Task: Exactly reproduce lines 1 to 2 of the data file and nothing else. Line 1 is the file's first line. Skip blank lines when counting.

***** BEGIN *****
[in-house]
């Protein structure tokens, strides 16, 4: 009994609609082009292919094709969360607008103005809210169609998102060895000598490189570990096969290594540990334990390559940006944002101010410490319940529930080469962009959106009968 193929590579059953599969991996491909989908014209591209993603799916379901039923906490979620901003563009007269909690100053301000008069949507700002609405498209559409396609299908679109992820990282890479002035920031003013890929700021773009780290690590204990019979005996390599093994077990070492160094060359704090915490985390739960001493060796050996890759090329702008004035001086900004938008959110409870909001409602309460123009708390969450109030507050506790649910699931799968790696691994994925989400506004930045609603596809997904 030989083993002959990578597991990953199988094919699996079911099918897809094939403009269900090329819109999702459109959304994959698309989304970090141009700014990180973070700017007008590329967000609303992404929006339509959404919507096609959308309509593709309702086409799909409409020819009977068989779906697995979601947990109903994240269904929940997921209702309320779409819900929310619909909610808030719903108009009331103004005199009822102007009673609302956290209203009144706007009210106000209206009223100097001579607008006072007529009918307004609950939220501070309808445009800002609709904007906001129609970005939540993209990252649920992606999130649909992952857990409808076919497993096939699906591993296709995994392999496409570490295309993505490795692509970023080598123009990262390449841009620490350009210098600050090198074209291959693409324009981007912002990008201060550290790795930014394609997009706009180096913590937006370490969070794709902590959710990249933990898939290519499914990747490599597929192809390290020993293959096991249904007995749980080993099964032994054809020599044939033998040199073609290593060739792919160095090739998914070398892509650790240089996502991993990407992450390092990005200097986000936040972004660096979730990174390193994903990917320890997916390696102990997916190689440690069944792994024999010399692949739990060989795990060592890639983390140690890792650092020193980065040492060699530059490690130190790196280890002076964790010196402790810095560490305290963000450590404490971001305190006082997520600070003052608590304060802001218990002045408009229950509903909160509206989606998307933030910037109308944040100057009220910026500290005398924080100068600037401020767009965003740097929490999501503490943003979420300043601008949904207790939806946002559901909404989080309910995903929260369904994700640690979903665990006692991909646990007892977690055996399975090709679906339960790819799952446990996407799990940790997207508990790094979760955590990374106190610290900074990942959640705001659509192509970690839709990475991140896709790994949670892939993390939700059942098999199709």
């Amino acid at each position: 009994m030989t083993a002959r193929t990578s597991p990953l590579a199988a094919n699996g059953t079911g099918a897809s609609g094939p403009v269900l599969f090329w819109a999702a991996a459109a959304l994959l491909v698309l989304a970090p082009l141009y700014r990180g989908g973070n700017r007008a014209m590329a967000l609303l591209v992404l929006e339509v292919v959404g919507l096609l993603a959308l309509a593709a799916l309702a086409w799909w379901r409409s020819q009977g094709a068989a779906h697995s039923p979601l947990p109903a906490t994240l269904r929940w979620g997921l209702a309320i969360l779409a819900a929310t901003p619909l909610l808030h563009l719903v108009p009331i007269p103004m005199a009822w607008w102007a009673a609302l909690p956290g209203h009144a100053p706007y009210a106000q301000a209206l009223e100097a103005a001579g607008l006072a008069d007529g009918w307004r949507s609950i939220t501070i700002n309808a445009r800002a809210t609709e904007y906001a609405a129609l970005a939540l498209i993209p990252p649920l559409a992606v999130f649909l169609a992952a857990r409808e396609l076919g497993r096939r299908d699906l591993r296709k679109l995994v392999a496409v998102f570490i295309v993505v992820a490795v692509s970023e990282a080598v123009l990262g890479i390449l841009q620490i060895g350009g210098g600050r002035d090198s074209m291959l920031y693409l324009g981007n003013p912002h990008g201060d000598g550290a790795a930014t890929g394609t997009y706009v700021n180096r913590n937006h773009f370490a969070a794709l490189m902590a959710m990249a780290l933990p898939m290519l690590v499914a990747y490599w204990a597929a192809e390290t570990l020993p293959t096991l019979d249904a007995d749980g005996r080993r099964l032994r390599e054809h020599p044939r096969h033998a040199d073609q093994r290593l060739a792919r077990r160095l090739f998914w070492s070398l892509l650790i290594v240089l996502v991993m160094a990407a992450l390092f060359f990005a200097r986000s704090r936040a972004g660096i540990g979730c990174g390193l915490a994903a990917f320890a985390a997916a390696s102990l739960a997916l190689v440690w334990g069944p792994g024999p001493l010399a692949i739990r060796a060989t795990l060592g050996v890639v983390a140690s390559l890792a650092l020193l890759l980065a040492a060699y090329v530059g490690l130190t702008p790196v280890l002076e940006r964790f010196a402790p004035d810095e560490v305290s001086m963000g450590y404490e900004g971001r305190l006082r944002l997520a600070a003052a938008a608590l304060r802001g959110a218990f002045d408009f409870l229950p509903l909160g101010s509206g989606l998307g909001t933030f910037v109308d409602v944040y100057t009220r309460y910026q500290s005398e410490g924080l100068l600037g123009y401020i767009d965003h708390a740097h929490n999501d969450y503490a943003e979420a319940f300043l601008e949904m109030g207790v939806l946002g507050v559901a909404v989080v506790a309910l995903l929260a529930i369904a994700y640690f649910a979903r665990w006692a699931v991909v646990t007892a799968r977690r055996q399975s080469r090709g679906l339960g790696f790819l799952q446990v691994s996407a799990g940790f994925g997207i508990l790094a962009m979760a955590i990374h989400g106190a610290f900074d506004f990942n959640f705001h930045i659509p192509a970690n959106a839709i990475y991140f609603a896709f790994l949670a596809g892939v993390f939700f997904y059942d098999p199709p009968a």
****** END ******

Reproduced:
[in-house]
């Protein structure tokens, strides 16, 4: 009994609609082009292919094709969360607008103005809210169609998102060895000598490189570990096969290594540990334990390559940006944002101010410490319940529930080469962009959106009968 193929590579059953599969991996491909989908014209591209993603799916379901039923906490979620901003563009007269909690100053301000008069949507700002609405498209559409396609299908679109992820990282890479002035920031003013890929700021773009780290690590204990019979005996390599093994077990070492160094060359704090915490985390739960001493060796050996890759090329702008004035001086900004938008959110409870909001409602309460123009708390969450109030507050506790649910699931799968790696691994994925989400506004930045609603596809997904 030989083993002959990578597991990953199988094919699996079911099918897809094939403009269900090329819109999702459109959304994959698309989304970090141009700014990180973070700017007008590329967000609303992404929006339509959404919507096609959308309509593709309702086409799909409409020819009977068989779906697995979601947990109903994240269904929940997921209702309320779409819900929310619909909610808030719903108009009331103004005199009822102007009673609302956290209203009144706007009210106000209206009223100097001579607008006072007529009918307004609950939220501070309808445009800002609709904007906001129609970005939540993209990252649920992606999130649909992952857990409808076919497993096939699906591993296709995994392999496409570490295309993505490795692509970023080598123009990262390449841009620490350009210098600050090198074209291959693409324009981007912002990008201060550290790795930014394609997009706009180096913590937006370490969070794709902590959710990249933990898939290519499914990747490599597929192809390290020993293959096991249904007995749980080993099964032994054809020599044939033998040199073609290593060739792919160095090739998914070398892509650790240089996502991993990407992450390092990005200097986000936040972004660096979730990174390193994903990917320890997916390696102990997916190689440690069944792994024999010399692949739990060989795990060592890639983390140690890792650092020193980065040492060699530059490690130190790196280890002076964790010196402790810095560490305290963000450590404490971001305190006082997520600070003052608590304060802001218990002045408009229950509903909160509206989606998307933030910037109308944040100057009220910026500290005398924080100068600037401020767009965003740097929490999501503490943003979420300043601008949904207790939806946002559901909404989080309910995903929260369904994700640690979903665990006692991909646990007892977690055996399975090709679906339960790819799952446990996407799990940790997207508990790094979760955590990374106190610290900074990942959640705001659509192509970690839709990475991140896709790994949670892939993390939700059942098999199709």